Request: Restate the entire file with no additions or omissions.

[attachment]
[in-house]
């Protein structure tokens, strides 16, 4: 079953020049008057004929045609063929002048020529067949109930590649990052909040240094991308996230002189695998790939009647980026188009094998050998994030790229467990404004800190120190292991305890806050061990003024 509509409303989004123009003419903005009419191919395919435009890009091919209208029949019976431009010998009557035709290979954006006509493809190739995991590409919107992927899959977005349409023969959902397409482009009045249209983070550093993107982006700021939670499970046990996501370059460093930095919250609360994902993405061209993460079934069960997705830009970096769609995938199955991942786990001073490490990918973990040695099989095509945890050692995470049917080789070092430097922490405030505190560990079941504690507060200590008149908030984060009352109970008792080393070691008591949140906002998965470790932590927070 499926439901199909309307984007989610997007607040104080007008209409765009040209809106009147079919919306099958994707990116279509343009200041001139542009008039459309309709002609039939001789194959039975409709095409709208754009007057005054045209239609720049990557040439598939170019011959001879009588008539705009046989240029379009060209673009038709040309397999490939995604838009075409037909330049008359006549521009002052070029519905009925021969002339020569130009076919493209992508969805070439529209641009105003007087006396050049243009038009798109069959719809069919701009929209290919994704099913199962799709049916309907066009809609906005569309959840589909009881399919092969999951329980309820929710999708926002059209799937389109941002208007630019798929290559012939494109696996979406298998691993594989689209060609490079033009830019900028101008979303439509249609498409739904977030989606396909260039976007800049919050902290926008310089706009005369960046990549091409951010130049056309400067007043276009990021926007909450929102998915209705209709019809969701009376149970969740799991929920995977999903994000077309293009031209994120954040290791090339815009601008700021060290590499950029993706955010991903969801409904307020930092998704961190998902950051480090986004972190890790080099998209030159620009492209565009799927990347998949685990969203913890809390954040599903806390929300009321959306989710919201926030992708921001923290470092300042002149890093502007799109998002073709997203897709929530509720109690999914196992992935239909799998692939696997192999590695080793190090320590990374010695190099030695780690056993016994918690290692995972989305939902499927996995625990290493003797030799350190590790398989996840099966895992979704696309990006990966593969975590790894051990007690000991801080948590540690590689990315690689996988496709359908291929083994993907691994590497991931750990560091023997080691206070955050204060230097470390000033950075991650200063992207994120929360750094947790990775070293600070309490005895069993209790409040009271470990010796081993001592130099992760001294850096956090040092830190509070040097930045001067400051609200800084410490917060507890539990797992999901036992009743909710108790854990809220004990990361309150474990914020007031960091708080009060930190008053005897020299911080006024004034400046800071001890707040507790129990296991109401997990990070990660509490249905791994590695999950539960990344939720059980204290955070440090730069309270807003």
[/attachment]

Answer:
[in-house]
């Protein structure tokens, strides 16, 4: 079953020049008057004929045609063929002048020529067949109930590649990052909040240094991308996230002189695998790939009647980026188009094998050998994030790229467990404004800190120190292991305890806050061990003024 509509409303989004123009003419903005009419191919395919435009890009091919209208029949019976431009010998009557035709290979954006006509493809190739995991590409919107992927899959977005349409023969959902397409482009009045249209983070550093993107982006700021939670499970046990996501370059460093930095919250609360994902993405061209993460079934069960997705830009970096769609995938199955991942786990001073490490990918973990040695099989095509945890050692995470049917080789070092430097922490405030505190560990079941504690507060200590008149908030984060009352109970008792080393070691008591949140906002998965470790932590927070 499926439901199909309307984007989610997007607040104080007008209409765009040209809106009147079919919306099958994707990116279509343009200041001139542009008039459309309709002609039939001789194959039975409709095409709208754009007057005054045209239609720049990557040439598939170019011959001879009588008539705009046989240029379009060209673009038709040309397999490939995604838009075409037909330049008359006549521009002052070029519905009925021969002339020569130009076919493209992508969805070439529209641009105003007087006396050049243009038009798109069959719809069919701009929209290919994704099913199962799709049916309907066009809609906005569309959840589909009881399919092969999951329980309820929710999708926002059209799937389109941002208007630019798929290559012939494109696996979406298998691993594989689209060609490079033009830019900028101008979303439509249609498409739904977030989606396909260039976007800049919050902290926008310089706009005369960046990549091409951010130049056309400067007043276009990021926007909450929102998915209705209709019809969701009376149970969740799991929920995977999903994000077309293009031209994120954040290791090339815009601008700021060290590499950029993706955010991903969801409904307020930092998704961190998902950051480090986004972190890790080099998209030159620009492209565009799927990347998949685990969203913890809390954040599903806390929300009321959306989710919201926030992708921001923290470092300042002149890093502007799109998002073709997203897709929530509720109690999914196992992935239909799998692939696997192999590695080793190090320590990374010695190099030695780690056993016994918690290692995972989305939902499927996995625990290493003797030799350190590790398989996840099966895992979704696309990006990966593969975590790894051990007690000991801080948590540690590689990315690689996988496709359908291929083994993907691994590497991931750990560091023997080691206070955050204060230097470390000033950075991650200063992207994120929360750094947790990775070293600070309490005895069993209790409040009271470990010796081993001592130099992760001294850096956090040092830190509070040097930045001067400051609200800084410490917060507890539990797992999901036992009743909710108790854990809220004990990361309150474990914020007031960091708080009060930190008053005897020299911080006024004034400046800071001890707040507790129990296991109401997990990070990660509490249905791994590695999950539960990344939720059980204290955070440090730069309270807003």